Pub Date: Aug. 26, 1946

ISBN: 0452277507

Page Count: 114

Publisher: Harcourt, Brace

Review Posted Online: Nov. 2, 2011

Kirkus Reviews Issue: Aug. 1, 1946

Did you like this book?

Doerr captures the sights and sounds of wartime and focuses, refreshingly, on the innate goodness of his major characters.

Our Verdict

  • Our Verdict
  • GET IT

Google Rating

  • google rating
  • google rating
  • google rating
  • google rating
  • google rating
  • Kirkus Reviews'
    Best Books Of 2014

  • New York Times Bestseller

  • National Book Award Finalist

  • Pulitzer Prize Winner


Doerr presents us with two intricate stories, both of which take place during World War II; late in the novel, inevitably, they intersect.

In August 1944, Marie-Laure LeBlanc is a blind 16-year-old living in the walled port city of Saint-Malo in Brittany and hoping to escape the effects of Allied bombing. D-Day took place two months earlier, and Cherbourg, Caen and Rennes have already been liberated. She’s taken refuge in this city with her great-uncle Etienne, at first a fairly frightening figure to her. Marie-Laure’s father was a locksmith and craftsman who made scale models of cities that Marie-Laure studied so she could travel around on her own. He also crafted clever and intricate boxes, within which treasures could be hidden. Parallel to the story of Marie-Laure we meet Werner and Jutta Pfennig, a brother and sister, both orphans who have been raised in the Children’s House outside Essen, in Germany. Through flashbacks we learn that Werner had been a curious and bright child who developed an obsession with radio transmitters and receivers, both in their infancies during this period. Eventually, Werner goes to a select technical school and then, at 18, into the Wehrmacht, where his technical aptitudes are recognized and he’s put on a team trying to track down illegal radio transmissions. Etienne and Marie-Laure are responsible for some of these transmissions, but Werner is intrigued since what she’s broadcasting is innocent—she shares her passion for Jules Verne by reading aloud 20,000 Leagues Under the Sea. A further subplot involves Marie-Laure’s father’s having hidden a valuable diamond, one being tracked down by Reinhold von Rumpel, a relentless German sergeant-major.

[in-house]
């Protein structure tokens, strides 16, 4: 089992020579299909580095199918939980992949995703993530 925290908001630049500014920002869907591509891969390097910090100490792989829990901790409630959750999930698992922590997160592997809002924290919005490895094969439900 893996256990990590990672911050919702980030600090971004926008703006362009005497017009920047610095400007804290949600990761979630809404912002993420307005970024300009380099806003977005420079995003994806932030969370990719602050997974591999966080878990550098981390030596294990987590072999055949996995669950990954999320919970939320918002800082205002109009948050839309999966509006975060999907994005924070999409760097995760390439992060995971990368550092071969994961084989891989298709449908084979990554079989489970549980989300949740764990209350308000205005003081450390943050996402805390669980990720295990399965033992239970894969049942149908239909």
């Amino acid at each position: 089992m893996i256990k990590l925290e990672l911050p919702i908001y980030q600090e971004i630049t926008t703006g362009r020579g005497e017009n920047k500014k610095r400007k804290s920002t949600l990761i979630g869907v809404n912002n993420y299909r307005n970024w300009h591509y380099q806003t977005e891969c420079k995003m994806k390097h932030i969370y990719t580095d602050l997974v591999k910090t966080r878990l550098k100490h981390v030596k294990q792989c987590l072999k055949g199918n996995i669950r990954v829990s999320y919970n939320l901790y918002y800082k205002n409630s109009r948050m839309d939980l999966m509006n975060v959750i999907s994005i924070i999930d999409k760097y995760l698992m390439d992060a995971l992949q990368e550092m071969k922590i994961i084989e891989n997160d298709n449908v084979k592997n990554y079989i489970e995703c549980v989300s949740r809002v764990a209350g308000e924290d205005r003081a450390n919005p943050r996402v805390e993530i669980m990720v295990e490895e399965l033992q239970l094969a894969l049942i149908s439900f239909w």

Doerr captures the sights and sounds of wartime and focuses, refreshingly, on the innate goodness of his major characters.

Pub Date: May 6, 2014

ISBN: 978-1-4767-4658-6

Page Count: 448

Publisher: Scribner

Review Posted Online: March 6, 2014

Kirkus Reviews Issue: March 15, 2014

Did you like this book?

No Comments Yet